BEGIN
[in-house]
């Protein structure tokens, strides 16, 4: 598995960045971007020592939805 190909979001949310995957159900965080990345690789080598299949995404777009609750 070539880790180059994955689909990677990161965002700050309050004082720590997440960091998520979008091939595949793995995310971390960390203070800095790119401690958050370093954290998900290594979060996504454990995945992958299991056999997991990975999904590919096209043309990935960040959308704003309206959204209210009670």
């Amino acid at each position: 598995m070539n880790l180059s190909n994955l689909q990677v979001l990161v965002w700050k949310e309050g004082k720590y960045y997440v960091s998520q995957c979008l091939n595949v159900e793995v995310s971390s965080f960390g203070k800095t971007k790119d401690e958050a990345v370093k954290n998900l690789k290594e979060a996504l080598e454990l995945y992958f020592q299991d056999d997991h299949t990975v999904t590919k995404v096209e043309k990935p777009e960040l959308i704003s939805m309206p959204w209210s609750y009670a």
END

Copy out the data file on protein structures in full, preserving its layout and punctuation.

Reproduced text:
[in-house]
């Protein structure tokens, strides 16, 4: 598995960045971007020592939805 190909979001949310995957159900965080990345690789080598299949995404777009609750 070539880790180059994955689909990677990161965002700050309050004082720590997440960091998520979008091939595949793995995310971390960390203070800095790119401690958050370093954290998900290594979060996504454990995945992958299991056999997991990975999904590919096209043309990935960040959308704003309206959204209210009670």
């Amino acid at each position: 598995m070539n880790l180059s190909n994955l689909q990677v979001l990161v965002w700050k949310e309050g004082k720590y960045y997440v960091s998520q995957c979008l091939n595949v159900e793995v995310s971390s965080f960390g203070k800095t971007k790119d401690e958050a990345v370093k954290n998900l690789k290594e979060a996504l080598e454990l995945y992958f020592q299991d056999d997991h299949t990975v999904t590919k995404v096209e043309k990935p777009e960040l959308i704003s939805m309206p959204w209210s609750y009670a």